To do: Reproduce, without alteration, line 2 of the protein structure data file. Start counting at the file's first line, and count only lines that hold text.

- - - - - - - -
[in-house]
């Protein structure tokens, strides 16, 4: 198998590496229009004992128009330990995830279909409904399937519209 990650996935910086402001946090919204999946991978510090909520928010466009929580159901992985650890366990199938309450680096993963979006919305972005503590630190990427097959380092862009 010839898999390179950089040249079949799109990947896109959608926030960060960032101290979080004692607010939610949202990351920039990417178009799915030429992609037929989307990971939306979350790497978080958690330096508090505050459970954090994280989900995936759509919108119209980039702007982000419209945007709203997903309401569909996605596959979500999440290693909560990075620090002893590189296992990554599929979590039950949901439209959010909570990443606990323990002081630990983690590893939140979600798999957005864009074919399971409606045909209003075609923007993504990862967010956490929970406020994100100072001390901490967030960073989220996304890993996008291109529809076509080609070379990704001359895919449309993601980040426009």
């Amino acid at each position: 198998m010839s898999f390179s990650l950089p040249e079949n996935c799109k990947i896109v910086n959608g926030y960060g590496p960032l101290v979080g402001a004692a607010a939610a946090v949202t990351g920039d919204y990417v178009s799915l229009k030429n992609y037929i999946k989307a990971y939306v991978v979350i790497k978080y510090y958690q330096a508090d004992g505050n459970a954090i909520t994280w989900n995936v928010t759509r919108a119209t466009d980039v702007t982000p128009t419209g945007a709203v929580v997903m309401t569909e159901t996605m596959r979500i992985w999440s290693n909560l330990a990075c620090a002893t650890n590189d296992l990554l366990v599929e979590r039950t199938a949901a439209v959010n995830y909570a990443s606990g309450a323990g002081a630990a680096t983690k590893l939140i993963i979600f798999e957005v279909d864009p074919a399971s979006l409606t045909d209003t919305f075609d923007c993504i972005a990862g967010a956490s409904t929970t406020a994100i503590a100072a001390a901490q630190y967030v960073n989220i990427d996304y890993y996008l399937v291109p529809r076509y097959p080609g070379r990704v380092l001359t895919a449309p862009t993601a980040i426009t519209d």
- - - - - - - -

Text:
């Protein structure tokens, strides 16, 4: 198998590496229009004992128009330990995830279909409904399937519209 990650996935910086402001946090919204999946991978510090909520928010466009929580159901992985650890366990199938309450680096993963979006919305972005503590630190990427097959380092862009 010839898999390179950089040249079949799109990947896109959608926030960060960032101290979080004692607010939610949202990351920039990417178009799915030429992609037929989307990971939306979350790497978080958690330096508090505050459970954090994280989900995936759509919108119209980039702007982000419209945007709203997903309401569909996605596959979500999440290693909560990075620090002893590189296992990554599929979590039950949901439209959010909570990443606990323990002081630990983690590893939140979600798999957005864009074919399971409606045909209003075609923007993504990862967010956490929970406020994100100072001390901490967030960073989220996304890993996008291109529809076509080609070379990704001359895919449309993601980040426009």